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Time to consider a seniors residence?

Time to consider a seniors residence?

 

Aging certainly has its challenges. And one of the toughest decisions you’re likely to face has to do with moving into a senior care residence. Here are some tips to help you decide when the time is right and how to make the transition smoothly. Read more.

To help you navigate the long-term rental landscape, we’ve compiled a list of handy tips on what to look for, where to find it, and how to ensure a trouble-free rental experience. Be sure to plan ahead. The best deals are snapped up early!

Things to watch for

  1. Physical and cognitive changes Physical and cognitive abilities decline with age. But when those changes start interfering with you or your spouse’s safety or ability to care for yourselves, it’s important to take notice. Physical and cognitive changes can make it harder to keep up with day-to-day routines like meal preparation and personal care, and may also affect decision-making and interpersonal relationships. Potentially important signs include unhealthy weight loss or weight gain, confusion, memory loss, or increasing irritability and aggressiveness.
  2. Caregiver stress: Caring for an aging loved one is a taxing job, both physically and mentally. If you or other family caregivers start experiencing severe anxiety, hyper-vigilance, or other signs of stress, it may be time to consider a new care arrangement.
  3. Safety and security: Concerns about safety—especially the risk of falling—are another good reason to consider a move. As we get older, we tend to be less sure on our feet. In fact, 20 to 30% of seniors fall each year, making falls the leading cause of injury-related hospitalization for the elderly in Canada.
  4. Loneliness: It’s normal for activity to decrease with age. But if you find that you or your spouse are disengaging from activities you once enjoyed or drawing inward, it may be a sign of loneliness.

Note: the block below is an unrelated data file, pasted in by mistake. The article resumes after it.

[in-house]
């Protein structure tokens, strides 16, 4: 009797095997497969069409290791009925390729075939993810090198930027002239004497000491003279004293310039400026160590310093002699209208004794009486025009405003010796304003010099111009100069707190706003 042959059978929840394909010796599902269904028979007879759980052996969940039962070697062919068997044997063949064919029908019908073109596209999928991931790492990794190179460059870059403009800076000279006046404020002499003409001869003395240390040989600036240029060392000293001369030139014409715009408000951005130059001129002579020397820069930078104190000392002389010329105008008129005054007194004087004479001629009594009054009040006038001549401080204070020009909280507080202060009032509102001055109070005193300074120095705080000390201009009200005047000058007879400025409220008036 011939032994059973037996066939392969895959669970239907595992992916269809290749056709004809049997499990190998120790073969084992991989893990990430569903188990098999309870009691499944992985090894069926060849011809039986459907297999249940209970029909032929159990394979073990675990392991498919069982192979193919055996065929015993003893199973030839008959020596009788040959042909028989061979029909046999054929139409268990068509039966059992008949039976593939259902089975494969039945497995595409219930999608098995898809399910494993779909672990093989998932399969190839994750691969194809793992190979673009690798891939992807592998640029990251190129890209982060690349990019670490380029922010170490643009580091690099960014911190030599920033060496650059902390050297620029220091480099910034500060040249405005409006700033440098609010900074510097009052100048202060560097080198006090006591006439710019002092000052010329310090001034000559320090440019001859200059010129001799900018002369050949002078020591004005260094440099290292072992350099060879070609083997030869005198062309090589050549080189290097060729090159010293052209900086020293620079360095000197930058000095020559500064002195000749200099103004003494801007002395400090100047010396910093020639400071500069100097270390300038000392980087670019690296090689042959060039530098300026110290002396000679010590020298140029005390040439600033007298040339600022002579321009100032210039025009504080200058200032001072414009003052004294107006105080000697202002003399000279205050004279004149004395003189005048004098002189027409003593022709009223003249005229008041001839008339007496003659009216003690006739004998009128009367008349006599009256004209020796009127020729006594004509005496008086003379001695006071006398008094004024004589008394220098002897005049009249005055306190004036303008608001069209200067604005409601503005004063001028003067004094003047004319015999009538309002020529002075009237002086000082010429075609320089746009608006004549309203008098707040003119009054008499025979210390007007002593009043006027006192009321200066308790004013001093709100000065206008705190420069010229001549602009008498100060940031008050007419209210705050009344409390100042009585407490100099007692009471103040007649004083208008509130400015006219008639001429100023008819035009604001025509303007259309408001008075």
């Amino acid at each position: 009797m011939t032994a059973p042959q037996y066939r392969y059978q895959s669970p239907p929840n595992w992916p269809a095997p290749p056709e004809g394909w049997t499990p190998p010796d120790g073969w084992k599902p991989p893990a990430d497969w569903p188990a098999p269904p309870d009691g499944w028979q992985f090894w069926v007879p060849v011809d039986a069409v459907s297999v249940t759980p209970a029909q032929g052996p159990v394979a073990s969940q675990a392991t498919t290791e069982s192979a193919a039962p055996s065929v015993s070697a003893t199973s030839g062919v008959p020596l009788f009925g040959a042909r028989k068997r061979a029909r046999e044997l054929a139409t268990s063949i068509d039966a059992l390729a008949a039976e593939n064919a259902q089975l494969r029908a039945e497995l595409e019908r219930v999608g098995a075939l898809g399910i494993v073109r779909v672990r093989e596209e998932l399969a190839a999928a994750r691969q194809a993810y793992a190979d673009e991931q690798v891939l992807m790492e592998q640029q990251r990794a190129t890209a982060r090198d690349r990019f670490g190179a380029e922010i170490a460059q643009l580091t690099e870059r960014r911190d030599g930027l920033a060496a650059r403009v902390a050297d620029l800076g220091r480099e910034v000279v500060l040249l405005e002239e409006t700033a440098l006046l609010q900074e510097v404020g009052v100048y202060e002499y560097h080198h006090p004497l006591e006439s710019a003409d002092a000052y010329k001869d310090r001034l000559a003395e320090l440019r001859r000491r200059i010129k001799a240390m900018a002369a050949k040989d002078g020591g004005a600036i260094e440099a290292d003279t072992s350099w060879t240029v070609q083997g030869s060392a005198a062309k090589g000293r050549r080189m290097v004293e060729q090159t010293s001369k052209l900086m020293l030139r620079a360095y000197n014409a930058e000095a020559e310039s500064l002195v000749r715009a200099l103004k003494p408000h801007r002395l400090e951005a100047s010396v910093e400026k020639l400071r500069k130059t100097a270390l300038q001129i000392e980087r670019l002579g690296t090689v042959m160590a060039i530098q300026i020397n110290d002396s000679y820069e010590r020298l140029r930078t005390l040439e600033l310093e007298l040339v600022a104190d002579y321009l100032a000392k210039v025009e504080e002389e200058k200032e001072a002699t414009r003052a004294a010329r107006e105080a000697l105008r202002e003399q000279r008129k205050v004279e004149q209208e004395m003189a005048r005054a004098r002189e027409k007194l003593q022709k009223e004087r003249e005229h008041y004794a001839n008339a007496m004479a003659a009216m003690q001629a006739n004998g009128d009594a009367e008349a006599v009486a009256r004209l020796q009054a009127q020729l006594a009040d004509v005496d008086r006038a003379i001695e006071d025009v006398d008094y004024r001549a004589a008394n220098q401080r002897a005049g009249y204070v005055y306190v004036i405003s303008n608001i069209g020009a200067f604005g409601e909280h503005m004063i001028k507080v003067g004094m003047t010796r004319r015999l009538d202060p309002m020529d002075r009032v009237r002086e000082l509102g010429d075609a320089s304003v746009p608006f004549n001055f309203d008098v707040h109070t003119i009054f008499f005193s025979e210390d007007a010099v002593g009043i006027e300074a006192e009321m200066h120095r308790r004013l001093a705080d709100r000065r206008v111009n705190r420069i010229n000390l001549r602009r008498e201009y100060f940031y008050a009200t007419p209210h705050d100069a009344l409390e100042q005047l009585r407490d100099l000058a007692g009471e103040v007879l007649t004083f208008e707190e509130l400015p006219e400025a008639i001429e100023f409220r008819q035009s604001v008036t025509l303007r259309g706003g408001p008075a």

5. Do’s and don’ts: The process of moving to a retirement home is fraught with emotion for seniors and their families, and it’s easy for everyone involved to feel overwhelmed. You can ease the transition if you take these do’s and don’ts into consideration.
  6. Don’t wait too long: It’s natural to want to stay in your home as long as you can. But the transition to a retirement home will be much easier if you’re calling the shots. Be proactive so you can make the move on your own terms instead of having circumstances determine your future.
  7. Do take your time: Begin planning early so that you aren’t rushed. Start laying the groundwork in advance: do some research, tour residences you’re interested in, keep family members in the loop, and allow yourself time to think things through.
  8. Don’t let location be the only deciding factor: Choosing a retirement home that’s close to your adult children is important, but it shouldn’t be the only factor. Choose what’s best for you, based on the level of care you need and want, staff-resident ratios, culinary and dietary options, physical and cultural programs and amenities, the environment, safety and security, and affordability.
  9. Do consider getting some help: Finding the right residence or care facility takes time! Family and friends can offer guidance and support, but consider calling a specialized transition service like Senioropolis for help in your search. Many of these agencies don’t charge a fee because they are supported by retirement communities.

Recognizing the signs that it’s time to move, having an open dialogue with family, and taking the time to discuss the options will go a long way toward making the transition more agreeable for everyone.

Based on: “Five Warning Signs That Your Loved One Should Be Considering a Move  to a Retirement Home / Senior Community" by Matt Del Vecchio, http://www.boomertoboomeronline.ca

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Disclaimer
The opinions expressed in this blog are those of its authors and do not represent those of Ontario Blue Cross. Material in this blog is provided for informational purposes only. It is general information that may not apply to you as an individual, and is not a substitute professional care or advice. The inclusion of any links does not imply endorsement of the linked site or its affiliates, or any information, content, products, services, advertising or other materials presented on or through such web sites.